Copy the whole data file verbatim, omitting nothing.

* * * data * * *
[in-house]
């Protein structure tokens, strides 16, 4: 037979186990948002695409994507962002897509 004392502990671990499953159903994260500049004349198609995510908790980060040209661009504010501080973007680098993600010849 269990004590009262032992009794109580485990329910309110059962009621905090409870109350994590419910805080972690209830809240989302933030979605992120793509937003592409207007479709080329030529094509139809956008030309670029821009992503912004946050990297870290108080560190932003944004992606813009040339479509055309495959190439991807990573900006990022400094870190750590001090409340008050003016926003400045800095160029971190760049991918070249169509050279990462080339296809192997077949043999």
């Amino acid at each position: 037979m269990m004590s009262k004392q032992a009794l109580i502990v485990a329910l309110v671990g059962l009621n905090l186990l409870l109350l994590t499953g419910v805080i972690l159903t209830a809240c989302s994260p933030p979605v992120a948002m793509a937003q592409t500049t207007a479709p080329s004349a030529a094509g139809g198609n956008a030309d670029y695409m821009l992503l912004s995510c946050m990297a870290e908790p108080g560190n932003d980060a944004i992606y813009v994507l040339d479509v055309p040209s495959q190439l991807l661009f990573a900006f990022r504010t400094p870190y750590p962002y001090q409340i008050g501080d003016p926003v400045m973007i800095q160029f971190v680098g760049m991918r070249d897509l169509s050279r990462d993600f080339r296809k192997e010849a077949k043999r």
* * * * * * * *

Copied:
[in-house]
């Protein structure tokens, strides 16, 4: 037979186990948002695409994507962002897509 004392502990671990499953159903994260500049004349198609995510908790980060040209661009504010501080973007680098993600010849 269990004590009262032992009794109580485990329910309110059962009621905090409870109350994590419910805080972690209830809240989302933030979605992120793509937003592409207007479709080329030529094509139809956008030309670029821009992503912004946050990297870290108080560190932003944004992606813009040339479509055309495959190439991807990573900006990022400094870190750590001090409340008050003016926003400045800095160029971190760049991918070249169509050279990462080339296809192997077949043999």
């Amino acid at each position: 037979m269990m004590s009262k004392q032992a009794l109580i502990v485990a329910l309110v671990g059962l009621n905090l186990l409870l109350l994590t499953g419910v805080i972690l159903t209830a809240c989302s994260p933030p979605v992120a948002m793509a937003q592409t500049t207007a479709p080329s004349a030529a094509g139809g198609n956008a030309d670029y695409m821009l992503l912004s995510c946050m990297a870290e908790p108080g560190n932003d980060a944004i992606y813009v994507l040339d479509v055309p040209s495959q190439l991807l661009f990573a900006f990022r504010t400094p870190y750590p962002y001090q409340i008050g501080d003016p926003v400045m973007i800095q160029f971190v680098g760049m991918r070249d897509l169509s050279r990462d993600f080339r296809k192997e010849a077949k043999r």